The last 7 days have been very action packed. In some ways too packed.
We left Burnt Island in Muscongus Bay and sailed into Rockland harbor, enjoying a nice gental breeze and our first attempt at flying the new assymetrical cruising spinnaker! We had fun watching the knotmeter continue to increase while Karen guided us up Penobscot Bay. Our arrival in Rockland was marked by a fleet of Windjammers returning from a day’s sail. It was quite a spectacle to see all of these old ships so skillfully handled in the harbor and to revel in the splendor of their beauty. Continue reading “Blown Biminis, but Boutiful Blueberries Ep. 5”
We are gradually getting more settled in to life aboard Thalia. The anxiety level is coming down, a general routine is setting in, and the atmosphere is more relaxed like we had intended the trip to be!
We spent several days this week visiting with our friends the Withee’s and their relatives in Boothbay Harbor. After a romping sail from Sebasco Harbor, and an early evening arrival, they were kind enough to let us barge in on their lobster dinner!
We also made an excursion out to Burnt Island for an enjoyable picnic…
Milestone #3 has been met, finally! We drop lines and depart Portland for our first day underway on our trip! This day came after many preceding days of highs and lows as we wrestled with boat preparation tasks. We departed with a few tasks still to do, but revel in what has been accomplished in a little over a week at the marina. Among other things, we finished putting all of the deck hardware on, including cabintop winches, dorade vents and guards, stanchions, lifelines, bow and stern pulpits, and the bimini. We were blessed with mostly clear and warm weather for this work. A few surprises arised, including the discovery that the new windows that I had installed were leaking after the first rain. Karen and I had spent a lot of sweaty hours under the boat canopy at home caulking and mounting all 367 bolts to secure these windows, so to find drips of water coming down around a dozen of the bolts put me in a very raw mood. We spent several days removing the old windows, scraping away old caulking and recaulking (and applying much more caulk then before!) as well as using epoxy to seal the bolt heads to the top of the windows. Needless to say, we left this window re-work to the end of the week so that we could head out as soon as the agony was over.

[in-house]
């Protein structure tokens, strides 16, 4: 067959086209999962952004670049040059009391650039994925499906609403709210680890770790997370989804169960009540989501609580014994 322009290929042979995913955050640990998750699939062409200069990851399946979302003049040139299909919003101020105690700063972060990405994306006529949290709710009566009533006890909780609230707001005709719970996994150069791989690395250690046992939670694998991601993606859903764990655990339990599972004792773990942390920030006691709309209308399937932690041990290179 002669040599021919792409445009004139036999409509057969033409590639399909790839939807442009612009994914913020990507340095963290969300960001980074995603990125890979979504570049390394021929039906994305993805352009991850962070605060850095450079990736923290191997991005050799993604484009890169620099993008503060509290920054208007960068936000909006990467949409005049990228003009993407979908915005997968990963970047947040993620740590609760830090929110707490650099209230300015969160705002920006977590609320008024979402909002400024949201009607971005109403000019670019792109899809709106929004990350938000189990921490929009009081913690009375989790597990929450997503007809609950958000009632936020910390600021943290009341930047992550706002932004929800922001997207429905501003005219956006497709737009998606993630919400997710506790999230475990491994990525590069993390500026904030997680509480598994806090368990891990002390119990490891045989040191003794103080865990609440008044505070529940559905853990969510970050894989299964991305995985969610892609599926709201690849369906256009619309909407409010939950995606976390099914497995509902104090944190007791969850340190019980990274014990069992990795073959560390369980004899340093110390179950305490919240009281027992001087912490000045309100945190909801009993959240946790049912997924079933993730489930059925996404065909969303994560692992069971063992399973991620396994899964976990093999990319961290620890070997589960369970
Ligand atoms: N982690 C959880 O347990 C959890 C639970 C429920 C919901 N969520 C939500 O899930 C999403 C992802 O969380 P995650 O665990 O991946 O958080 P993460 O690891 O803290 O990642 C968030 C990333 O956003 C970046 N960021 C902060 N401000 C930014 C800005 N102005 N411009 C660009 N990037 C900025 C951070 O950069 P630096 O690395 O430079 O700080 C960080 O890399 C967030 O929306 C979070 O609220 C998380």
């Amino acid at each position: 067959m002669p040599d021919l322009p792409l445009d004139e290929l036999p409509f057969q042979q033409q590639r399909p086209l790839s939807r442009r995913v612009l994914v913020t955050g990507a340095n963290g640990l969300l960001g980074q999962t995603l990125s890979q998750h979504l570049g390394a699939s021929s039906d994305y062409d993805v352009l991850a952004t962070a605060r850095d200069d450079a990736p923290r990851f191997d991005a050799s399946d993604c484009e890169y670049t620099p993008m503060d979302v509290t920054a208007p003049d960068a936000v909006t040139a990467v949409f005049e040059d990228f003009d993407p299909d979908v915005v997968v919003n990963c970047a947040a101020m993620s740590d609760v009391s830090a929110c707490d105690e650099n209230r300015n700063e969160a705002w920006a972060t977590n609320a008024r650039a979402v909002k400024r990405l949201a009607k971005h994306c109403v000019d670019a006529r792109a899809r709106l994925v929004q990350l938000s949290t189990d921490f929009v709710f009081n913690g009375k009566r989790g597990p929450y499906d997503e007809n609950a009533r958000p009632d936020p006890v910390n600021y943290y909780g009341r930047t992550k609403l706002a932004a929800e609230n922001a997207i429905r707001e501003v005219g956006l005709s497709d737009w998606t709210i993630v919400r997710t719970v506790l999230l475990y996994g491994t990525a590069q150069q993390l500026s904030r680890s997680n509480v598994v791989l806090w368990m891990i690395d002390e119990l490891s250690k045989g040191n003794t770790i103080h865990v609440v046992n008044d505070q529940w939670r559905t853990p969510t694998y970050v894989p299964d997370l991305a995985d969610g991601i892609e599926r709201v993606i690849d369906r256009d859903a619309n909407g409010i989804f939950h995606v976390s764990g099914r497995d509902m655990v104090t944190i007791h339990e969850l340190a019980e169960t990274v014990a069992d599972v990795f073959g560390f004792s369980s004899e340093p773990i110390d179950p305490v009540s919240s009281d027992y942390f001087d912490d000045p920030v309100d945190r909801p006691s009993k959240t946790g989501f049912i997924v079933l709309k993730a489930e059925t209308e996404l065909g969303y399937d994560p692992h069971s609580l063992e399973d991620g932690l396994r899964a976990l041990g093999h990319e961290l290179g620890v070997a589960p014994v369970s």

Milestone #2 was met today by us moving out of our house! This was preceded by many exhausting days of final packing. When did we acquire all of this stuff? I long for my college days when I could move with one small car load! Karen had done a great job of packing most of the house and coordinating with the moving company for our sensitive furniture and electronics. We were fortunate also that our renter, Margarita, wanted to use most of our furniture, and that reduced the burden of the move out tremendously.
This morning we finished up final packing and giving away food in the fridge, hoping to get out of the house before Margarita showed up, but we ended up overlapping for an hour. We were all a bit quite and reflective as her belongings started filling the rooms that we had just emptied and the reality of our move out started to appear. It will be 13 months before we sleep, eat and shower in our home!
Karen and I talked about three critical milestones for us to accomplish before we left on our trip. The first was getting Thalia ready for the haul to Portland. The second was getting moved out of the house. And, the third was actually leaving Portland on our boat. We accomplished the first milestone today! Thalia was hauled away from our yard! Today’s work started at 5am with both Karen and I rolling on a fresh coat of bottom paint on the hull. We needed to give it a couple hours to dry before Dayton Marine showed up mid-day for the two hour haul to Portland. They showed up as scheduled, along with an escort car that is required because of Thalia’s beam (width) of 14 feet. The escort car also has a pole mounted on the front of the car that checks for height issues along the way.